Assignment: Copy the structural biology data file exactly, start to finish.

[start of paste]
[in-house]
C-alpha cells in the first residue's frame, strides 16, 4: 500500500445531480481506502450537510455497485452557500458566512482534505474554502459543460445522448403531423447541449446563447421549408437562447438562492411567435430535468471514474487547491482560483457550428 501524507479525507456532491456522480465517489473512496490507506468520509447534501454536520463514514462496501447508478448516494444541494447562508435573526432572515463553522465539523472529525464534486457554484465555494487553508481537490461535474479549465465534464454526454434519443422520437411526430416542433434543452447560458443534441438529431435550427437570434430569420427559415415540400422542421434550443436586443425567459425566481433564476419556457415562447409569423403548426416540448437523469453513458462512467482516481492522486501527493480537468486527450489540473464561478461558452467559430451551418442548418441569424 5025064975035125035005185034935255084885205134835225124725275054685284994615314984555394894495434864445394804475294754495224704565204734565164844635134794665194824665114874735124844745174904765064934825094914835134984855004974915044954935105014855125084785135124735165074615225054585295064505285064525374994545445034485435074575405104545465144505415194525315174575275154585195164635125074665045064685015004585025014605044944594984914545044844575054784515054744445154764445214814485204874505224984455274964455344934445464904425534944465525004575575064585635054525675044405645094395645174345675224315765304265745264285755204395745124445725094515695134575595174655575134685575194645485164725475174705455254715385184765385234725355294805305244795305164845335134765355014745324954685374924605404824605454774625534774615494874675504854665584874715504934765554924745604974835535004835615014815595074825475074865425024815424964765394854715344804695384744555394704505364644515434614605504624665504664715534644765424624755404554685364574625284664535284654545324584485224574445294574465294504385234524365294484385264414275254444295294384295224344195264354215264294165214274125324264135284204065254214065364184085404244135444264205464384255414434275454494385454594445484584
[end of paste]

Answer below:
[in-house]
C-alpha cells in the first residue's frame, strides 16, 4: 500500500445531480481506502450537510455497485452557500458566512482534505474554502459543460445522448403531423447541449446563447421549408437562447438562492411567435430535468471514474487547491482560483457550428 501524507479525507456532491456522480465517489473512496490507506468520509447534501454536520463514514462496501447508478448516494444541494447562508435573526432572515463553522465539523472529525464534486457554484465555494487553508481537490461535474479549465465534464454526454434519443422520437411526430416542433434543452447560458443534441438529431435550427437570434430569420427559415415540400422542421434550443436586443425567459425566481433564476419556457415562447409569423403548426416540448437523469453513458462512467482516481492522486501527493480537468486527450489540473464561478461558452467559430451551418442548418441569424 5025064975035125035005185034935255084885205134835225124725275054685284994615314984555394894495434864445394804475294754495224704565204734565164844635134794665194824665114874735124844745174904765064934825094914835134984855004974915044954935105014855125084785135124735165074615225054585295064505285064525374994545445034485435074575405104545465144505415194525315174575275154585195164635125074665045064685015004585025014605044944594984914545044844575054784515054744445154764445214814485204874505224984455274964455344934445464904425534944465525004575575064585635054525675044405645094395645174345675224315765304265745264285755204395745124445725094515695134575595174655575134685575194645485164725475174705455254715385184765385234725355294805305244795305164845335134765355014745324954685374924605404824605454774625534774615494874675504854665584874715504934765554924745604974835535004835615014815595074825475074865425024815424964765394854715344804695384744555394704505364644515434614605504624665504664715534644765424624755404554685364574625284664535284654545324584485224574445294574465294504385234524365294484385264414275254444295294384295224344195264354215264294165214274125324264135284204065254214065364184085404244135444264205464384255414434275454494385454594445484584